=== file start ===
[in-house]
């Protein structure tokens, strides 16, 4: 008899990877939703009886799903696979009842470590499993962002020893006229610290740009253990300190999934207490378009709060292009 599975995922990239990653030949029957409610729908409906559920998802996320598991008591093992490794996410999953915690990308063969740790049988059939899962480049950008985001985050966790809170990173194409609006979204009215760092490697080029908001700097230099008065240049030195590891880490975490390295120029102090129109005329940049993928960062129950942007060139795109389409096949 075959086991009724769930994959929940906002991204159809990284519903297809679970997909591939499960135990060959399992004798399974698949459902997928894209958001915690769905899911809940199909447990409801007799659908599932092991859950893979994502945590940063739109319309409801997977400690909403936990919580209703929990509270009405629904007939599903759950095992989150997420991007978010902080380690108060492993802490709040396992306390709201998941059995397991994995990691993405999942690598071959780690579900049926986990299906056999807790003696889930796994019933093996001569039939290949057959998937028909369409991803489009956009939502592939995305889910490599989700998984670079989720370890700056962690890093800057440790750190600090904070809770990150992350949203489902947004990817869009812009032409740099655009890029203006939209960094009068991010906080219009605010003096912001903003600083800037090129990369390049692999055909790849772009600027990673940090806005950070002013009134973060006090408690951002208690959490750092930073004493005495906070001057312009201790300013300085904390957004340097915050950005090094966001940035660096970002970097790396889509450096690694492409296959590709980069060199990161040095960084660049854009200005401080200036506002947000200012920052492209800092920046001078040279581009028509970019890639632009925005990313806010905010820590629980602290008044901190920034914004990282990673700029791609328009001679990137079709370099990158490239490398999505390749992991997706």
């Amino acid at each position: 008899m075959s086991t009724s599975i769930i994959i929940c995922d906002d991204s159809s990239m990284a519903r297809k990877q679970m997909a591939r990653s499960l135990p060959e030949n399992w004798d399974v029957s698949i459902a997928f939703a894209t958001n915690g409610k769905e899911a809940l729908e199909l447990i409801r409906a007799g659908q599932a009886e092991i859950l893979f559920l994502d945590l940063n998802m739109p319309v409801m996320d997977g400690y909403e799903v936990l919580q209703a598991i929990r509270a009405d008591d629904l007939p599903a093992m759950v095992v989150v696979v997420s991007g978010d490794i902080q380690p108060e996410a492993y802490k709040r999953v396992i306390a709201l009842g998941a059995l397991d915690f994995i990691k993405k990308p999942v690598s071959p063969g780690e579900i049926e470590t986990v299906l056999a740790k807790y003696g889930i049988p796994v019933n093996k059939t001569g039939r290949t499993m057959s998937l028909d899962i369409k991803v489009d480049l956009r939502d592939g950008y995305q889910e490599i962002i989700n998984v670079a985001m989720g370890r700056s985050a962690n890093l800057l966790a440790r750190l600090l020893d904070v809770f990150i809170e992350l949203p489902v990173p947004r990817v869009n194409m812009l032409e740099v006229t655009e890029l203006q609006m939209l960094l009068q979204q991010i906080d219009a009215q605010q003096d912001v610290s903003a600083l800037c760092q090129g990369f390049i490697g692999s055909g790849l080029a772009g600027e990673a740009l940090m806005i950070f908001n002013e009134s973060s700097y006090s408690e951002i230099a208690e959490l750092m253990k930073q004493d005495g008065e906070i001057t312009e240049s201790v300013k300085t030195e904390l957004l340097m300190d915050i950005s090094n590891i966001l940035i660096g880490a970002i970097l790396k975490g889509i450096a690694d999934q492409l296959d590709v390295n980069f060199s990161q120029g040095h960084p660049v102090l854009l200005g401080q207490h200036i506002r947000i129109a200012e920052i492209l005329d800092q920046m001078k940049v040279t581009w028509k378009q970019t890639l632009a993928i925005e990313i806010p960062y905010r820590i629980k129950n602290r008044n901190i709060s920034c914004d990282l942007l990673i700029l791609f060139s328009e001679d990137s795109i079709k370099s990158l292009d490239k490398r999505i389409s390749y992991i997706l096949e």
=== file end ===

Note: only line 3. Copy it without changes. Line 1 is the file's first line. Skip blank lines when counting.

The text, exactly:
């Amino acid at each position: 008899m075959s086991t009724s599975i769930i994959i929940c995922d906002d991204s159809s990239m990284a519903r297809k990877q679970m997909a591939r990653s499960l135990p060959e030949n399992w004798d399974v029957s698949i459902a997928f939703a894209t958001n915690g409610k769905e899911a809940l729908e199909l447990i409801r409906a007799g659908q599932a009886e092991i859950l893979f559920l994502d945590l940063n998802m739109p319309v409801m996320d997977g400690y909403e799903v936990l919580q209703a598991i929990r509270a009405d008591d629904l007939p599903a093992m759950v095992v989150v696979v997420s991007g978010d490794i902080q380690p108060e996410a492993y802490k709040r999953v396992i306390a709201l009842g998941a059995l397991d915690f994995i990691k993405k990308p999942v690598s071959p063969g780690e579900i049926e470590t986990v299906l056999a740790k807790y003696g889930i049988p796994v019933n093996k059939t001569g039939r290949t499993m057959s998937l028909d899962i369409k991803v489009d480049l956009r939502d592939g950008y995305q889910e490599i962002i989700n998984v670079a985001m989720g370890r700056s985050a962690n890093l800057l966790a440790r750190l600090l020893d904070v809770f990150i809170e992350l949203p489902v990173p947004r990817v869009n194409m812009l032409e740099v006229t655009e890029l203006q609006m939209l960094l009068q979204q991010i906080d219009a009215q605010q003096d912001v610290s903003a600083l800037c760092q090129g990369f390049i490697g692999s055909g790849l080029a772009g600027e990673a740009l940090m806005i950070f908001n002013e009134s973060s700097y006090s408690e951002i230099a208690e959490l750092m253990k930073q004493d005495g008065e906070i001057t312009e240049s201790v300013k300085t030195e904390l957004l340097m300190d915050i950005s090094n590891i966001l940035i660096g880490a970002i970097l790396k975490g889509i450096a690694d999934q492409l296959d590709v390295n980069f060199s990161q120029g040095h960084p660049v102090l854009l200005g401080q207490h200036i506002r947000i129109a200012e920052i492209l005329d800092q920046m001078k940049v040279t581009w028509k378009q970019t890639l632009a993928i925005e990313i806010p960062y905010r820590i629980k129950n602290r008044n901190i709060s920034c914004d990282l942007l990673i700029l791609f060139s328009e001679d990137s795109i079709k370099s990158l292009d490239k490398r999505i389409s390749y992991i997706l096949e």